Nick Hust. Sugong: The Life of a Shaolin Grandmaster. Sports Books. 2012. pp. 291.
Introduction: Summer Reading for Chinese Martial Artists
It is that time of year again. It is the season when literally everyone I know packs a bag, prints out a boarding pass and heads out in search of the nirvana that is “summer vacation.” Yeah, I mostly hang out with other academics. And who can blame them. The pay is not that great, so it is critical to make the most of the “perks” of the job. And if the Dean calls, remember, you are out of the country doing “research.”
In reality a distressing amount of research actually will be done by the end of the summer. But everyone takes a few weeks off, and what you really need is a good book. Something that is well written, engaging and refreshing. You want something that addresses the Chinese martial arts, but does so in a way that will recharge your batteries, let you see things from a slightly different perspective and inspire you to come out swinging when it is time to get back to the research.
The one book you must read this summer is Sugong: The Life of a Shaolin Grandmaster by Nick Hurst (Sporting Books, 2012). This volume has gotten some good press and I have even linked to a couple of positive reviews of it in previous posts. Still, I haven’t really heard it discussed among the martial artists that I work with and talk to. That is a shame because Hurst’s narrative has a lot to offer the Chinese martial arts community, and he has wrapped it all up in an attractive and easy to read package.
Sugong: Exploring the life of a Shaolin Grandmaster.
As regular readers know, most of the books that I review here at Kung Fu Tea are decidedly scholarly in their manner and intended audience. I have a hard time detaching myself from that mode of analysis. Still, it has never been the case that only books by University Presses are worth reading. In fact, keeping up with the commercial literature is especially important if you write on the martial arts because, at heart, what we study really is part of modern “popular culture.”
There are three things that we need when thinking about martial arts studies. The first two are the most basic. We need theories of how the martial arts evolve and function in society, and we need data to test those stories. Sugong doesn’t really concern itself with the big theoretical questions. That is just as well, there are a lot of other authors who specialize in that sort of thing.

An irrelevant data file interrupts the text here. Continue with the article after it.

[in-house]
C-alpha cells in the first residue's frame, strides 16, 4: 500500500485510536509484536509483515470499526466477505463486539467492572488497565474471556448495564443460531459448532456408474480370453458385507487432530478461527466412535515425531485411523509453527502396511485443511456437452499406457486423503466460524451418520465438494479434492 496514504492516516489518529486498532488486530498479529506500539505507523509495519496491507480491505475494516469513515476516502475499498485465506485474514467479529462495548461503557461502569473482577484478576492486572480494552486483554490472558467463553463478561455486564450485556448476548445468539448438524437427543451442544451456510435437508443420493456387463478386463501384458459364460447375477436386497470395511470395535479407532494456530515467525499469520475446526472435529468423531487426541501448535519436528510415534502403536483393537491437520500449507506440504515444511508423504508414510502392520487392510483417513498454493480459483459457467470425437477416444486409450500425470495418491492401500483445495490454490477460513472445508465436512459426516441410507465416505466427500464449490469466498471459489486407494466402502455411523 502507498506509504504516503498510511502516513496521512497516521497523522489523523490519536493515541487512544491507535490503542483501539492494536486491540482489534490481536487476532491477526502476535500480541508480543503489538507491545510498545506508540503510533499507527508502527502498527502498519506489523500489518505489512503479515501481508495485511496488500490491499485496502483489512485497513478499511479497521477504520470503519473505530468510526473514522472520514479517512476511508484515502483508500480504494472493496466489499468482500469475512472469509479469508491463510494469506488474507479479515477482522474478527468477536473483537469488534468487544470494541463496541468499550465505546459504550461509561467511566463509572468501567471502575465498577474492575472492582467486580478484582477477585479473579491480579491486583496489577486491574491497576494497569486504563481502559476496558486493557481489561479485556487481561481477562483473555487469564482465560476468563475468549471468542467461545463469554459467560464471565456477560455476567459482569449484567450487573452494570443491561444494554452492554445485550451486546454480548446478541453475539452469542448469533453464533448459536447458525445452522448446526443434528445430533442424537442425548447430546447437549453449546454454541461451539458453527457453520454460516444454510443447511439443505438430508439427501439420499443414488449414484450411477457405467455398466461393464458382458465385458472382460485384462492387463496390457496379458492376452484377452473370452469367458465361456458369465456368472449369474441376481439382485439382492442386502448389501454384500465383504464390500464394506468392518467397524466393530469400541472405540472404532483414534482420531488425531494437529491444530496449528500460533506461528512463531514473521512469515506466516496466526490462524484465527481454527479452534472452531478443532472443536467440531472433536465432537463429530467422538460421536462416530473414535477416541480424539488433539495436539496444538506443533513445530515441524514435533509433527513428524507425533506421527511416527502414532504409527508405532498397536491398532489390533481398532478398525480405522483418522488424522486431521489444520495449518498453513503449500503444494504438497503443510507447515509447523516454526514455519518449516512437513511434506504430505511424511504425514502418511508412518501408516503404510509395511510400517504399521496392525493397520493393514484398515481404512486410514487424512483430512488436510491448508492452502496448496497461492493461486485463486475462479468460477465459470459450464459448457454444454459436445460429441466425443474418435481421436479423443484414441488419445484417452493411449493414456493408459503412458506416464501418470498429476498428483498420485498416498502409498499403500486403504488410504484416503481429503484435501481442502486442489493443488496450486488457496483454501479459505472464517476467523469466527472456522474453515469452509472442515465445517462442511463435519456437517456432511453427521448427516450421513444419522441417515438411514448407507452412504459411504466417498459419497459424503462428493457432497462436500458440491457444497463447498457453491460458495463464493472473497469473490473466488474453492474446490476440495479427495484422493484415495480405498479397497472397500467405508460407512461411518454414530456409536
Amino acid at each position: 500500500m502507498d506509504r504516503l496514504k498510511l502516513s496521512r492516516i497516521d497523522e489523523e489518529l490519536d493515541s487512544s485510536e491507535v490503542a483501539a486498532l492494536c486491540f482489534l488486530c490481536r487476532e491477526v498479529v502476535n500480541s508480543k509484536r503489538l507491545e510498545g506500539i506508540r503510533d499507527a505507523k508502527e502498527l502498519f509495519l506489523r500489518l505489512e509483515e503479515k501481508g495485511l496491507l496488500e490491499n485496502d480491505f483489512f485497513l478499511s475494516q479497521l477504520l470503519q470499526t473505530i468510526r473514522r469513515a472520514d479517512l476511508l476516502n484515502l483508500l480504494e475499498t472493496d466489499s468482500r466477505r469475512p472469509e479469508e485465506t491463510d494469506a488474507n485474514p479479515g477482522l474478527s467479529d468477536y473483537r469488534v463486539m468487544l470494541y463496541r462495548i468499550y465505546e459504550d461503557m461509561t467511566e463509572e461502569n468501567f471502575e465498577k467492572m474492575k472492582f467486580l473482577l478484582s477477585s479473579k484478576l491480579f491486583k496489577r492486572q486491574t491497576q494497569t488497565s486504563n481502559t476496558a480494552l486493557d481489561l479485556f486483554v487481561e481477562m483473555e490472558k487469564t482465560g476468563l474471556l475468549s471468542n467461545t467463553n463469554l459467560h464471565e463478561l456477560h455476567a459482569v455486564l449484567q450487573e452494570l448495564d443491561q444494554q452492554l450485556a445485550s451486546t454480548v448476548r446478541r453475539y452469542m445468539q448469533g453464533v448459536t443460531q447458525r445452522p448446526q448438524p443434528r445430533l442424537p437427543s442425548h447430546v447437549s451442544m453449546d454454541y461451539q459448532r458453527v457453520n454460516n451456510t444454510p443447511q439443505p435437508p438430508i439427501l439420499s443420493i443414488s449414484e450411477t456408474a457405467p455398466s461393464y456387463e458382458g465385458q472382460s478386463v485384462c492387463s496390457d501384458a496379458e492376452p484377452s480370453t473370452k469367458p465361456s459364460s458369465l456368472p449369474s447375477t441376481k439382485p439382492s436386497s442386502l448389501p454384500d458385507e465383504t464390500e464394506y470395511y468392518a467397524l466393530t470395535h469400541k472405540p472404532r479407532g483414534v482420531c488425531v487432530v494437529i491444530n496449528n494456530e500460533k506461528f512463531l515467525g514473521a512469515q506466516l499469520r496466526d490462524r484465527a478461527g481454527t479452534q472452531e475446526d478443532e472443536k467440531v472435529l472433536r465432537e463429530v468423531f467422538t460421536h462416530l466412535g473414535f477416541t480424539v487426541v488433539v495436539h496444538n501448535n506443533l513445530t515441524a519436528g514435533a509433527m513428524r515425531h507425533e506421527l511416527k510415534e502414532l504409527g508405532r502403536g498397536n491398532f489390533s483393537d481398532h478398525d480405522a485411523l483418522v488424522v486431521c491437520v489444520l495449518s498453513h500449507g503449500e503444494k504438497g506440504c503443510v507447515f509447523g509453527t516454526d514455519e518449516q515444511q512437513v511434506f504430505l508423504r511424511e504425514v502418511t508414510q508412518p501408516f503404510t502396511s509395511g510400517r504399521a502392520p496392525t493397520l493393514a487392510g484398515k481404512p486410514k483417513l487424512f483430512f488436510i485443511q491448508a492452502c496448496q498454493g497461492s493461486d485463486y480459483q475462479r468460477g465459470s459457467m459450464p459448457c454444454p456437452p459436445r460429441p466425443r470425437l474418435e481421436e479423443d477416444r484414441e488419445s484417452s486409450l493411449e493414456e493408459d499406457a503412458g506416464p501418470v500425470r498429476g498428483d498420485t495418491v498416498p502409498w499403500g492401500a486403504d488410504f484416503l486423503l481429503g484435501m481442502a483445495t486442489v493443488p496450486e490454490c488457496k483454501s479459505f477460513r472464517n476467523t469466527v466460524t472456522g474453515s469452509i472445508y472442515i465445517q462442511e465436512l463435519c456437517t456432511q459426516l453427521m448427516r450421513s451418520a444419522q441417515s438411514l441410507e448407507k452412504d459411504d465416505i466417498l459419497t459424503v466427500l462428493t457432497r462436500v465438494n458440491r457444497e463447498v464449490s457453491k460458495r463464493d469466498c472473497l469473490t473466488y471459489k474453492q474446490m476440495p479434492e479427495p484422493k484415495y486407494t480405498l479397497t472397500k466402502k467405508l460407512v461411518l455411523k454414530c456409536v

What Sugong brings to the table is a truly gripping narrative that is absolutely packed with careful social observation, interviews and ethnographic analysis. This is the sort of data that can only come from a painstakingly researched study of a small number of careers and schools in a given time and space. Hurst offers the sort of highly granular observation and information that comes only from tightly focused studies.
If you are interested in how the monastic fighting monk tradition evolved in the modern era, if you are curious about the traditional Chinese martial arts in South East Asia, if you have questions about how the martial arts relate to identity and marginality, you will find this volume to be an incredibly rich source of data. If you want to see how these large scale issues actually play themselves out in the lives of a handful of martial artists in the post-WWII period, this book is indispensable.
Truth be told, we in the field of Chinese martial studies, need more books like Sugong. We just don’t have a large enough body of carefully written case studies, and few of the ones that we do have are this enjoyable to read.
In literary terms Hurst’s work is somewhat difficult to classify. It is part biography, part memoir of a beloved teacher, part Kung Fu travelogue and part social history. To make these various strains fit together Hurst made a number of interesting editorial decisions. I think that he wisely allowed the “travelogue” aspect of his work serve as a thin framing mechanism for exploring the story’s social history, rather than actually attempting to make himself the hero of the volume.
Further, Hurst appears to have been pulled between two different goals. On the one hand he attempts to let his primary source tell his own story in his own voice. This is a very valuable exercise. But on the other hand Hurst also appears to be drawn towards a more classical mode writing history, based on “the facts” and drawing on archival resources. One might call this the “warts and all” mode of biographical history.
What emerged from this dual process was a remarkably nuanced portrait of at least two generations of Chinese Shaolin instructors in South East Asia. Hurst presented a detailed personality sketch of his protagonists that did not attempt to hide their faults or shortcomings. Yet at the same time they were contextualized and presented in such a way that it was still possible for the reader to understand how they could inspire such fierce devotion from their students.